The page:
With the SwissCovid model if a person who has had the application running later goes on to be diagnosed with Covid-19, they could be given a unique code along with their diagnosis. They could then asked to enter this code into the contact-tracing application. The app will then send a notification to the smartphones of everyone who has the app installed, and spent more than 15 minutes within two meters of the infected person. These parameters have been set by epidemiologists and will be changed if more is learnt about how coronavirus is spread.
Those people who spent 15 minutes within two meters of the infected person might be asked by the app to follow their local health authority's current guidelines on self-isolation and testing. Broadly speaking, this means staying home and not being in contact with anyone for seven days.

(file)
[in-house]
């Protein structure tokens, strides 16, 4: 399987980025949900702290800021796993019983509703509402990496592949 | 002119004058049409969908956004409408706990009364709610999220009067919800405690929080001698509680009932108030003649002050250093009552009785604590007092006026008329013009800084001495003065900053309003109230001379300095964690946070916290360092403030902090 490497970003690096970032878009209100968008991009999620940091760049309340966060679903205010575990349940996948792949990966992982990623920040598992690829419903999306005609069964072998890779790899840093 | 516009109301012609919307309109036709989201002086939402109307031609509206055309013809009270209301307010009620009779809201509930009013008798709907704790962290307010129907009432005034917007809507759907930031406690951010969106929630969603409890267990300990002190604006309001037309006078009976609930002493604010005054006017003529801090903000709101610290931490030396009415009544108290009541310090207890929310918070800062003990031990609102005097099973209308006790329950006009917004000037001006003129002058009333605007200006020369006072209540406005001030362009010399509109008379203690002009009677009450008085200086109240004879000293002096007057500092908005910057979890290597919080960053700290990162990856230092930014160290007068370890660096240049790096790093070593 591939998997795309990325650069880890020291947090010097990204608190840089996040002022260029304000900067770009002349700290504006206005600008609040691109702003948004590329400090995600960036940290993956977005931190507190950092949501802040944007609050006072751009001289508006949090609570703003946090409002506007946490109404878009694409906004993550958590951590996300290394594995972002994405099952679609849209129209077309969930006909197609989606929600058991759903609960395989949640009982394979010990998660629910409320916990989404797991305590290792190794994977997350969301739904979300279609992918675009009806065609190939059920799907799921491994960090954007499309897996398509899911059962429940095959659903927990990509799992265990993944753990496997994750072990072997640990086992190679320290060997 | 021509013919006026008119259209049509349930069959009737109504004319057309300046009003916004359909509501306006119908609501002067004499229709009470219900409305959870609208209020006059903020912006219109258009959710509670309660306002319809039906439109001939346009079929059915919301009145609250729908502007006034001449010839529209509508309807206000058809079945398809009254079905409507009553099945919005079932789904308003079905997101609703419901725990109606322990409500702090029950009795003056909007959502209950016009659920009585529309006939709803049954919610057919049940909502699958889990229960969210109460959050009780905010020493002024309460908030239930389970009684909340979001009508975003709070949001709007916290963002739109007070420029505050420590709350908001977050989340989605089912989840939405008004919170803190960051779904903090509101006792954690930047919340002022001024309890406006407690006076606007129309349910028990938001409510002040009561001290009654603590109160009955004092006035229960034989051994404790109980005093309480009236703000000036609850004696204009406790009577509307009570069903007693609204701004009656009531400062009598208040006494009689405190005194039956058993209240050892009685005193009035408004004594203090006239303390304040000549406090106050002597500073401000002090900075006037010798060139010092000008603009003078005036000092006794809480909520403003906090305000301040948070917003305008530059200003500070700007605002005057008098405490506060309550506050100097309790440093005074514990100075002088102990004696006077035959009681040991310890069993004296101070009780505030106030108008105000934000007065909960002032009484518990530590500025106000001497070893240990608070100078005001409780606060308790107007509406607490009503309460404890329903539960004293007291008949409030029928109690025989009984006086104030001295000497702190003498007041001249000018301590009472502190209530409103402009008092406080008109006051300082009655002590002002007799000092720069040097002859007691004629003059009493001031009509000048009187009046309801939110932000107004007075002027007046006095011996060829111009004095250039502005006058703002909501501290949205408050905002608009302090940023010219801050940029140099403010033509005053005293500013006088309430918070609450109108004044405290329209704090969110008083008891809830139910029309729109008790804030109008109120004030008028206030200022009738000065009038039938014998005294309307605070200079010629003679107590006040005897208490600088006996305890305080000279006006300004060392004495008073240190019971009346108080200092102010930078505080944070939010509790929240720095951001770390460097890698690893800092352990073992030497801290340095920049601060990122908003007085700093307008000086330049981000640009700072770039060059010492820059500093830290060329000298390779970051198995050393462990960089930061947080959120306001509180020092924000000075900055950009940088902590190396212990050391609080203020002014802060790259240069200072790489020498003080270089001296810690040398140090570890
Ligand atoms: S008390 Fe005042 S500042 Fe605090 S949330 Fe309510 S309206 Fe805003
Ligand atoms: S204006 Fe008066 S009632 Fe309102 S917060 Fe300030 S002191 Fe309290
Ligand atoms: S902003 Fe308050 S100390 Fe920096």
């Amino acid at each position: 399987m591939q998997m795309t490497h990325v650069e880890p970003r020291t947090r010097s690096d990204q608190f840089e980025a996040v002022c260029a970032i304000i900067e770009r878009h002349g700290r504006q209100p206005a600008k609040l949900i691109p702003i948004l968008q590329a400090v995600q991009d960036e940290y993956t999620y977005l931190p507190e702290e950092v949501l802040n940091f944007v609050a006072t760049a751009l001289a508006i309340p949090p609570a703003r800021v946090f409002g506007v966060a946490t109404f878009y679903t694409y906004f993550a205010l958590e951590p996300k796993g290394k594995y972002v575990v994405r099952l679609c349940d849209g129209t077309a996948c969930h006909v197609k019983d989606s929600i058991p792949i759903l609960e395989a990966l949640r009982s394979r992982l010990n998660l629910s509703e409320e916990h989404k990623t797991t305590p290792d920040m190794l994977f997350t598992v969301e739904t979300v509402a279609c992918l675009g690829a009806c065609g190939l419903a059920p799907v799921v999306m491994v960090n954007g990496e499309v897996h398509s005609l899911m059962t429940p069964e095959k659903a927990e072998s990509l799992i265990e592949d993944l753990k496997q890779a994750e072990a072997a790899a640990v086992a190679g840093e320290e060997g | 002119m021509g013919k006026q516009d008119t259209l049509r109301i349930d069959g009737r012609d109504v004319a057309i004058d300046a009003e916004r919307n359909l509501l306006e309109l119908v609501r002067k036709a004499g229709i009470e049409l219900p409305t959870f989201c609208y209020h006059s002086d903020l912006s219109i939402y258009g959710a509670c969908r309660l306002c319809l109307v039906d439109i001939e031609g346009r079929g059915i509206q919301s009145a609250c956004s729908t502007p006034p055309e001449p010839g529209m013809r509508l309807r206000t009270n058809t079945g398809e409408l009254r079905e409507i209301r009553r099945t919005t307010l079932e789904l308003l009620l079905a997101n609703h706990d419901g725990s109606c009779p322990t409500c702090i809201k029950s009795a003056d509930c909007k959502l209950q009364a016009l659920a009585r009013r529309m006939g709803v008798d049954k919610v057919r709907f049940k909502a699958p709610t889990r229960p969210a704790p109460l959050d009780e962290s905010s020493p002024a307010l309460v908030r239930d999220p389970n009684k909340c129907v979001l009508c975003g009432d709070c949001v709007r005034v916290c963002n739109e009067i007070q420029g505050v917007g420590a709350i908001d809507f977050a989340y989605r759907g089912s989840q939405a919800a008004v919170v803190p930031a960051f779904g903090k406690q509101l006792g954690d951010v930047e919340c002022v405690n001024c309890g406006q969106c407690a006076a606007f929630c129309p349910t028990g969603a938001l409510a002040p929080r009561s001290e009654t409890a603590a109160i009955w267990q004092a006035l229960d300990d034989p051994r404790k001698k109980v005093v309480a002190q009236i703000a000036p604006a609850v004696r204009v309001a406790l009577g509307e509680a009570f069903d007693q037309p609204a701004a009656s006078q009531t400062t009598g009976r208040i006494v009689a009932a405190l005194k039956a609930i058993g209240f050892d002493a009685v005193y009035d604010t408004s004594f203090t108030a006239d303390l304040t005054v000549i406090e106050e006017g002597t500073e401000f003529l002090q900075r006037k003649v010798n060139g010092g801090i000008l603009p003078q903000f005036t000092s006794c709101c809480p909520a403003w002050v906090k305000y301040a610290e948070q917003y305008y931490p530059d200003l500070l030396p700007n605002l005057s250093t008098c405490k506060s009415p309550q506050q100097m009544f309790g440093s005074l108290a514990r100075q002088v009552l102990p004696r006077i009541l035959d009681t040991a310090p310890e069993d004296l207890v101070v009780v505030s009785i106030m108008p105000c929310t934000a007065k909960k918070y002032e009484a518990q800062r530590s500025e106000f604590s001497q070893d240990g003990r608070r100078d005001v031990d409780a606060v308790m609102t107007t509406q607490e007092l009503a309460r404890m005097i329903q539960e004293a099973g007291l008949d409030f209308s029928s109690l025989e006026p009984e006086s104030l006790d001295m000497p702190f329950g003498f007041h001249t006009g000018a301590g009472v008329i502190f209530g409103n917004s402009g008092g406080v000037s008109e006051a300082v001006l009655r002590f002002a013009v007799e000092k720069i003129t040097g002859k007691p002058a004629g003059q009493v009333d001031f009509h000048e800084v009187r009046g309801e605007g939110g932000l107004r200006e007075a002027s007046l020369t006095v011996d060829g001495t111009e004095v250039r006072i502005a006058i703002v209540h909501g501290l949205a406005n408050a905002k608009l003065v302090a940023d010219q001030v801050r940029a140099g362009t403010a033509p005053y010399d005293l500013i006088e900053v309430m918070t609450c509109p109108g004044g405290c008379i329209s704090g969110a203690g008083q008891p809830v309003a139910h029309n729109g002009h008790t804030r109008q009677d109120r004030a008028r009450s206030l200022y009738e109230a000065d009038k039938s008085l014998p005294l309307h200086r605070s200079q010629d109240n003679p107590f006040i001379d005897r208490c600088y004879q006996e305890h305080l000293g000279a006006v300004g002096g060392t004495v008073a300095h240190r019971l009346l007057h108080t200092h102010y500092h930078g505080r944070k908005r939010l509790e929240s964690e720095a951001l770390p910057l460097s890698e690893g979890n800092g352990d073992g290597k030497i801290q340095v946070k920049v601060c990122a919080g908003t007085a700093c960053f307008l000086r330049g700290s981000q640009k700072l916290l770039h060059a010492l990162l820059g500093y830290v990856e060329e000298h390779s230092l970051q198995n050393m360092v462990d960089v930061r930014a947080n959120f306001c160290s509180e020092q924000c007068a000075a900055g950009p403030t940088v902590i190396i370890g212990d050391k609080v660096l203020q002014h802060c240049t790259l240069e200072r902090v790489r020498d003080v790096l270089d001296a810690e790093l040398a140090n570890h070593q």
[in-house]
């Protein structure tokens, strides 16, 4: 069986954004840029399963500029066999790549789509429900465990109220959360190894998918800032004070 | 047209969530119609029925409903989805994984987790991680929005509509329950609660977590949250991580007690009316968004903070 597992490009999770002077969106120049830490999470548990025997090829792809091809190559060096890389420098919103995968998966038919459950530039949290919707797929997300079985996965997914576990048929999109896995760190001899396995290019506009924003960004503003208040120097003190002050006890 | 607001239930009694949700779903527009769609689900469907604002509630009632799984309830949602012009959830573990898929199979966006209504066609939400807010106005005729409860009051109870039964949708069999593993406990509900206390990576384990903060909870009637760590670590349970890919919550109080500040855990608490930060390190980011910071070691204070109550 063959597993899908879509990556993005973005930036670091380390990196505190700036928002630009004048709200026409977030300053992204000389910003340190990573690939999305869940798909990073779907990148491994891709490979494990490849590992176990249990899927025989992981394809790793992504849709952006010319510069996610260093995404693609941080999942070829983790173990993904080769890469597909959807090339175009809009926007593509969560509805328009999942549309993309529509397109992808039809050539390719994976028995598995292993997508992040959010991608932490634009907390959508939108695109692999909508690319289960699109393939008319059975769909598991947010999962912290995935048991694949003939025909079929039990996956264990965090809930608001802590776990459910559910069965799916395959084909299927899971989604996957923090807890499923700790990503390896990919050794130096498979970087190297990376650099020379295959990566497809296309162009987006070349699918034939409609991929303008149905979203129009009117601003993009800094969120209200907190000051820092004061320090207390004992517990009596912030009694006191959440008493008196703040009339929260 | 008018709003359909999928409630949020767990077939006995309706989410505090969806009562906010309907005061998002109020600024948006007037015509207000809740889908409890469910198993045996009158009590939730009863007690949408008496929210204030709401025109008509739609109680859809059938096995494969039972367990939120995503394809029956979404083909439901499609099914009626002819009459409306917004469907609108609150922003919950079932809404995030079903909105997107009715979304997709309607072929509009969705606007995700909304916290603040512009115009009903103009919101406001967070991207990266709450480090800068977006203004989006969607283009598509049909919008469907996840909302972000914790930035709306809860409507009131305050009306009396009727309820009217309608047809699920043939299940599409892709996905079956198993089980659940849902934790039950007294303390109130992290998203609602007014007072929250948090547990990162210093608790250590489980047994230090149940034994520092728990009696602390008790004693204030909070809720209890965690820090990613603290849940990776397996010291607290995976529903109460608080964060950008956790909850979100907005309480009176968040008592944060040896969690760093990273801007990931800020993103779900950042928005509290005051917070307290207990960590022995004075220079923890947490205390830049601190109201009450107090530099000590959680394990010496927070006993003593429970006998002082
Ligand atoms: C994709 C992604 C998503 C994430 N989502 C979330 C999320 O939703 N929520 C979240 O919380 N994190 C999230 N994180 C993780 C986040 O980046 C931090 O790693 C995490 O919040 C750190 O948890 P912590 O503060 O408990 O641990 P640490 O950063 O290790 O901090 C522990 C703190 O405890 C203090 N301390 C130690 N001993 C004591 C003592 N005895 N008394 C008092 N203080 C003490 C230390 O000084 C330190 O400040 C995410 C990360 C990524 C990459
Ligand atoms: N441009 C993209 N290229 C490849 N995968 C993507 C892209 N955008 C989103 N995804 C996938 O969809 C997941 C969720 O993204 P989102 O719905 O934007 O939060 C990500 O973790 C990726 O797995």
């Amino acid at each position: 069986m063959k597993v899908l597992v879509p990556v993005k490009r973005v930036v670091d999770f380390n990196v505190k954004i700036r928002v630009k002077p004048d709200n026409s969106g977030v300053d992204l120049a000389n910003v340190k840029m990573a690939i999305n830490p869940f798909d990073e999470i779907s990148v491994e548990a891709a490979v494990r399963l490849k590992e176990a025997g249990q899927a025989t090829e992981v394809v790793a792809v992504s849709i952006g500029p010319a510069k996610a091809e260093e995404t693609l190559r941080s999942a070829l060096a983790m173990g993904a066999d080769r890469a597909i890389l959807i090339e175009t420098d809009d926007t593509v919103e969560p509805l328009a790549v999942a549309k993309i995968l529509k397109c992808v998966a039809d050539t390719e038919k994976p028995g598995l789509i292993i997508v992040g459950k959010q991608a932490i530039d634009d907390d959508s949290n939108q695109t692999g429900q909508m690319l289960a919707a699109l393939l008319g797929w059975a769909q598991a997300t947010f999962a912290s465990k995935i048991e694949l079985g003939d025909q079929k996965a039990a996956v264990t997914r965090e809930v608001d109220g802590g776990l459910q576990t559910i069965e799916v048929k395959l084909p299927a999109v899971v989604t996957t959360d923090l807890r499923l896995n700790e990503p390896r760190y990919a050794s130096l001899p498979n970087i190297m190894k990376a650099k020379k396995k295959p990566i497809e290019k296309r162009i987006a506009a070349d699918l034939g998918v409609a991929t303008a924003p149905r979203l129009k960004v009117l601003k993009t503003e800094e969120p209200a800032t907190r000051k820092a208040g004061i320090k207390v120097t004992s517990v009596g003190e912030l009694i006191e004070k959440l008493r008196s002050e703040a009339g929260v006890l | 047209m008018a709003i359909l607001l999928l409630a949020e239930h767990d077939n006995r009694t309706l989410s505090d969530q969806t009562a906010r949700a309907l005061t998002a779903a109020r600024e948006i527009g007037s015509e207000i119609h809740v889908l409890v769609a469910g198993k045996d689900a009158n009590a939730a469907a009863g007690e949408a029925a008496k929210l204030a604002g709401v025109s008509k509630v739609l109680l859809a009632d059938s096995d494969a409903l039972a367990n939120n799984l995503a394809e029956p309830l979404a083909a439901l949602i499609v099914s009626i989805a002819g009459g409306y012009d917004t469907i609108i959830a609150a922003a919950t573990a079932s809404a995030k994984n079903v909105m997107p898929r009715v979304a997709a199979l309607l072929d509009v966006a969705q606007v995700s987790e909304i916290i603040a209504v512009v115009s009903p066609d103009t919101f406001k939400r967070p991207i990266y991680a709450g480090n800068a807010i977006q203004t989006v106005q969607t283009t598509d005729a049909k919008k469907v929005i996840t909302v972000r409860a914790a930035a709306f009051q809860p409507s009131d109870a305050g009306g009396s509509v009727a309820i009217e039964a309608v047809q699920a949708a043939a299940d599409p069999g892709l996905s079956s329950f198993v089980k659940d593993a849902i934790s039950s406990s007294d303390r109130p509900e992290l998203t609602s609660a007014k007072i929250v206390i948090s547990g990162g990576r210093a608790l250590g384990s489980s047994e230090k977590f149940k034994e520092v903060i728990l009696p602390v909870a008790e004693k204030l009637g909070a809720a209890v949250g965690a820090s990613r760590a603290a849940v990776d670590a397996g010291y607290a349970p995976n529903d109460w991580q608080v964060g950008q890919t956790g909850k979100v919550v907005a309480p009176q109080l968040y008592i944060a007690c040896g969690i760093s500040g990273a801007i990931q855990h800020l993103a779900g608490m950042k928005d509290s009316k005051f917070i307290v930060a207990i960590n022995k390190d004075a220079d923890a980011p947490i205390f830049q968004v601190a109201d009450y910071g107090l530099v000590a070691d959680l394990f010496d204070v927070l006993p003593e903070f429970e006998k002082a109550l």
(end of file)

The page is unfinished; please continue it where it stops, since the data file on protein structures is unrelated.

You may then carry on as normal, as long as you have no symptoms (a new dry cough, fever or sudden loss of taste and smell) at the end of those seven days. Once wide-spread testing is readily available, they could be asked by the app to book in for a test, as occurs in the SwissCovid app model.
The graphic below, produced by Ecole Polytechnique Fédérale de Lausanne, which was involved in the creation of the Swiss app, explains how a decentralized contact-tracing system works:
Graphic explaining how the Swiss contact-tracing app worksEPFL
Centralized vs decentralized applications
At this point we need to explain the difference between decentralized and centralized contact-tracing applications. The Apple/Google API takes the former approach, while others, including the UK's NHS, may wish to take the latter.
Using a centralized approach, the infected person's phone provides its unique key code, plus those gathered by other phones it has come close to, in an online database. There, a server performs contact matching and risk analysis, before sending notifications to everyone who came into contact with the infected person.